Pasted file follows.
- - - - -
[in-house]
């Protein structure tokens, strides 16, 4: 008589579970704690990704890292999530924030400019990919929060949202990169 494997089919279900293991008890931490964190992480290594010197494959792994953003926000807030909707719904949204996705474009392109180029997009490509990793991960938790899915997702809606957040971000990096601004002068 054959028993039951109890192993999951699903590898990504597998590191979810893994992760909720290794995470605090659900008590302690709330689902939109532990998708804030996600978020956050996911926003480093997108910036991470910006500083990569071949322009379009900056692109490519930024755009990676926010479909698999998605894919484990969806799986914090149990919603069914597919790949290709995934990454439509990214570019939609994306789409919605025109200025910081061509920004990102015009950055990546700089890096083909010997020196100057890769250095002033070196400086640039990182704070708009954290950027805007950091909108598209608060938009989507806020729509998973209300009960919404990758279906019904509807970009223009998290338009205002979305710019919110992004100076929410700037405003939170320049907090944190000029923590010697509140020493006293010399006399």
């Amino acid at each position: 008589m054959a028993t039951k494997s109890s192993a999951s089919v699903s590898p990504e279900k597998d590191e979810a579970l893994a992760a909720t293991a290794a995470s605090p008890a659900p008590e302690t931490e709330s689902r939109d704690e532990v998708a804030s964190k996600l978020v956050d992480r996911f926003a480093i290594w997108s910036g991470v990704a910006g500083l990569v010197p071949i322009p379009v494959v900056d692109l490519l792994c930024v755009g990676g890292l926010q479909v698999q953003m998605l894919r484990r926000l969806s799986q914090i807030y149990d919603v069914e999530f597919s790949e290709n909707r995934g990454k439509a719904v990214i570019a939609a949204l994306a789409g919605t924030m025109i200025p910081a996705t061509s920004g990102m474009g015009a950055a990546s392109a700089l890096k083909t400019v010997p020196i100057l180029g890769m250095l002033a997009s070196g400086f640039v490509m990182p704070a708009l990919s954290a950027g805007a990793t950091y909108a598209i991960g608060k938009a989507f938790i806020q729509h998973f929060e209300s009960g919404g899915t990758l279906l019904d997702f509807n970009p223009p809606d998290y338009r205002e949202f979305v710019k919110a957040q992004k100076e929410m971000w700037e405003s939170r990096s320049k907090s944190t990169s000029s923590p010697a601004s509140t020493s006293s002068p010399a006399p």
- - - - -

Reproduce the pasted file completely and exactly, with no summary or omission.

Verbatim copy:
[in-house]
């Protein structure tokens, strides 16, 4: 008589579970704690990704890292999530924030400019990919929060949202990169 494997089919279900293991008890931490964190992480290594010197494959792994953003926000807030909707719904949204996705474009392109180029997009490509990793991960938790899915997702809606957040971000990096601004002068 054959028993039951109890192993999951699903590898990504597998590191979810893994992760909720290794995470605090659900008590302690709330689902939109532990998708804030996600978020956050996911926003480093997108910036991470910006500083990569071949322009379009900056692109490519930024755009990676926010479909698999998605894919484990969806799986914090149990919603069914597919790949290709995934990454439509990214570019939609994306789409919605025109200025910081061509920004990102015009950055990546700089890096083909010997020196100057890769250095002033070196400086640039990182704070708009954290950027805007950091909108598209608060938009989507806020729509998973209300009960919404990758279906019904509807970009223009998290338009205002979305710019919110992004100076929410700037405003939170320049907090944190000029923590010697509140020493006293010399006399």
């Amino acid at each position: 008589m054959a028993t039951k494997s109890s192993a999951s089919v699903s590898p990504e279900k597998d590191e979810a579970l893994a992760a909720t293991a290794a995470s605090p008890a659900p008590e302690t931490e709330s689902r939109d704690e532990v998708a804030s964190k996600l978020v956050d992480r996911f926003a480093i290594w997108s910036g991470v990704a910006g500083l990569v010197p071949i322009p379009v494959v900056d692109l490519l792994c930024v755009g990676g890292l926010q479909v698999q953003m998605l894919r484990r926000l969806s799986q914090i807030y149990d919603v069914e999530f597919s790949e290709n909707r995934g990454k439509a719904v990214i570019a939609a949204l994306a789409g919605t924030m025109i200025p910081a996705t061509s920004g990102m474009g015009a950055a990546s392109a700089l890096k083909t400019v010997p020196i100057l180029g890769m250095l002033a997009s070196g400086f640039v490509m990182p704070a708009l990919s954290a950027g805007a990793t950091y909108a598209i991960g608060k938009a989507f938790i806020q729509h998973f929060e209300s009960g919404g899915t990758l279906l019904d997702f509807n970009p223009p809606d998290y338009r205002e949202f979305v710019k919110a957040q992004k100076e929410m971000w700037e405003s939170r990096s320049k907090s944190t990169s000029s923590p010697a601004s509140t020493s006293s002068p010399a006399p």